U.S. Travel Buyers

Travel Buyer Role Continues to Broaden

Travel Buyers Looking to Bring Innovation to Booking Process
An airplane in the sky - Photo by E T T T O on Unsplash
Changing Landscape, Changing Travel Programs

Global Business Travel Association (GBTA)

Consumerization, personalized booking and live chat top the list of booking innovations travel buyers are most excited about offering through their travel program to improve the user experience, according to new research out today from the Global Business Travel Association (GBTA) in partnership with SAP Concur. The research explores the evolving role of travel buyers in today’s ever-changing managed travel landscape.

Infographic - Travel Booking Inovations“As the role of the travel buyer continues to evolve, this research clearly demonstrates the impact of the buyer reaches well beyond travel,” said Jessica Collison, GBTA research director. “Travel buyers are often responsible for helping their companies manage risk, improve employee satisfaction and retention, ensure employee safety and deliver on critical business objectives.”

“The business travel landscape has changed dramatically in recent years, bringing greater automation and connected solutions that help reduce the time travel buyers spend trouble shooting reservations and on administrative tasks,” said Mike Koetting, EVP supplier and TMC services, SAP Concur. “However, there are new demands and issues like traveler safety that are now at the forefront. This study shows that travel buyers are focused on responding to the needs of today’s business travelers.”

While the travel buyers’ role continues to broaden, familiar tasks continue to consume a large amount of time. The research shows that data analysis, evaluating or implementing new technology and traveler safety/duty of care are taking up significantly more time for experienced travel buyers compared to five years ago. Despite this, fewer than a quarter spend less time on familiar tasks – such as negotiating with suppliers or managing corporate cards/payment.

Nearly 4 in 10 travel buyers (38 percent) spend less time troubleshooting travel reservations or performing administration tasks though, freeing them up for other priorities. This could reflect technology automation simplifying day-to-day tasks, however, data integration is not widespread yet as only half (51 percent) of travel programs use an integrated travel and expense tool.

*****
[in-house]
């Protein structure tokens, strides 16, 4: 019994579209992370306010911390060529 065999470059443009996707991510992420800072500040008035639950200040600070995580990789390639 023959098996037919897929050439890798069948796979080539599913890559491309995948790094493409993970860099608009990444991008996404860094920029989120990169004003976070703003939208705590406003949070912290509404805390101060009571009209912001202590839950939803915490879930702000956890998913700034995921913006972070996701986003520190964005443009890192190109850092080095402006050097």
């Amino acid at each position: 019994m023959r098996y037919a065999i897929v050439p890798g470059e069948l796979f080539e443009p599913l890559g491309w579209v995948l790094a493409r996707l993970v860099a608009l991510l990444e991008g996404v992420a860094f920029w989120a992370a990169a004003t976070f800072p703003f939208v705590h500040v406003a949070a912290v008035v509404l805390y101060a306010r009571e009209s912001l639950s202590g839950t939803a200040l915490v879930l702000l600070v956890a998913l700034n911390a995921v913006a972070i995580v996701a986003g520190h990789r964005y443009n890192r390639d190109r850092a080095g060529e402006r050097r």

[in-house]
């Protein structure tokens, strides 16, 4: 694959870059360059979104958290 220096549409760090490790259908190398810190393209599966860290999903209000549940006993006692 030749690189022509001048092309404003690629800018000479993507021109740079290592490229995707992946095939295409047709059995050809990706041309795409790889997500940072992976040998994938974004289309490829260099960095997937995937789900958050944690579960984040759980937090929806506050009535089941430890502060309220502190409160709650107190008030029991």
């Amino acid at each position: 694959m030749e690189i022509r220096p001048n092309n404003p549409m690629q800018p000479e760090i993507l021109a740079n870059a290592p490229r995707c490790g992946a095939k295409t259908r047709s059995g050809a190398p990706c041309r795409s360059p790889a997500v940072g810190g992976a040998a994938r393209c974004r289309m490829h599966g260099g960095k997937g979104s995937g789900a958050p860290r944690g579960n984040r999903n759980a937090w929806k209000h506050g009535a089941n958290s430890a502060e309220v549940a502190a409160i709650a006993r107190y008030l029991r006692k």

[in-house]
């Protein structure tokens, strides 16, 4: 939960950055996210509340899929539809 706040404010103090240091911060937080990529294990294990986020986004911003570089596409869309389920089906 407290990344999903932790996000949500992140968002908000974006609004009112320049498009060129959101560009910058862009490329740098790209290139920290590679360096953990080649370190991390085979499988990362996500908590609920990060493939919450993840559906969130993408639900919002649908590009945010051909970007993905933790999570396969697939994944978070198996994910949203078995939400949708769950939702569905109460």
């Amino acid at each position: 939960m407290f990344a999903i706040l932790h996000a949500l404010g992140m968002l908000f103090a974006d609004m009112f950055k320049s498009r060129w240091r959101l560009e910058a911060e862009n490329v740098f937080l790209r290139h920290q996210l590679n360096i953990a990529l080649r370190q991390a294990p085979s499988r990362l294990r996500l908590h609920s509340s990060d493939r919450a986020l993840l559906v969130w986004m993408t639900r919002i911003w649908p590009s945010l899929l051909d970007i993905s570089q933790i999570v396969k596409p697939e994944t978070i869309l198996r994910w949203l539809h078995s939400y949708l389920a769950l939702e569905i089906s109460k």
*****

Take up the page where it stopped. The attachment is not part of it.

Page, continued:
Travel buyers are also focusing on improving the traveler experience. One-third (34 percent) of experienced travel buyers spend more time communicating with their travelers or addressing their concerns, compared to five years ago, and most travel programs offer traveler-facing technology.

Traveler safety
Travel safety/duty of care continues to be a growing priority yet, one-third (34 percent) of travel buyers do not know how long it would take to confirm every employee’s safety if an incident occurred. Additionally, only 27 percent of travel programs use an integrated travel, expense and safety tool, which could allow them to use expense data in real-time for traveler tracking and assistance. However, most travel programs do use a safety and security management tool (70 percent) and overall adoption of various risk management services appears to be on the rise.

Booking & Travel Policy
Experienced travel buyers have conflicting views about the recent direction of corporate travel policies. When asked about the recent direction of managed travel policies, 40 percent of experienced travel buyers believe they are generally more flexible today, compared to five years ago, with a similar percentage finding them stricter (43 percent) or about the same (36 percent).*

Out of policy bookings are still fairly common with 37 percent of hotel bookings and 15 percent of air bookings on average made outside of a TMC or online booking tool. These figures are similar whether travel policy is mandated or flexible. Surprisingly, travel buyers from companies with policy guidelines reported nearly identical compliance with preferred supplier policies as those travel buyers from companies with mandated policies.

Travel programs may have difficulty capturing invisible spend as only one in five (20 percent) uses technology to capture bookings made outside of their program. This can lead to difficulties receiving negotiated discounts, conducting pre-trip approvals, locating or assisting travelers in an emergency or preventing out-of-policy bookings.

Methodology
An online survey of U.S. travel buyers was fielded between May 31 and June 10, 2018 with 143 respondents qualifying for the survey given they are buyers or procurement professionals and their organization uses a travel management company for any product or service. Additionally, semi-structured interviews were conducted with a non-random sample of seven business travelers.

More Information
The report, Lost in Translation: Changing Landscape, Changing Travel Programs, is available exclusively to GBTA members by clicking here and non-members may purchase the report through GBTA by emailing Paul Yachnes.



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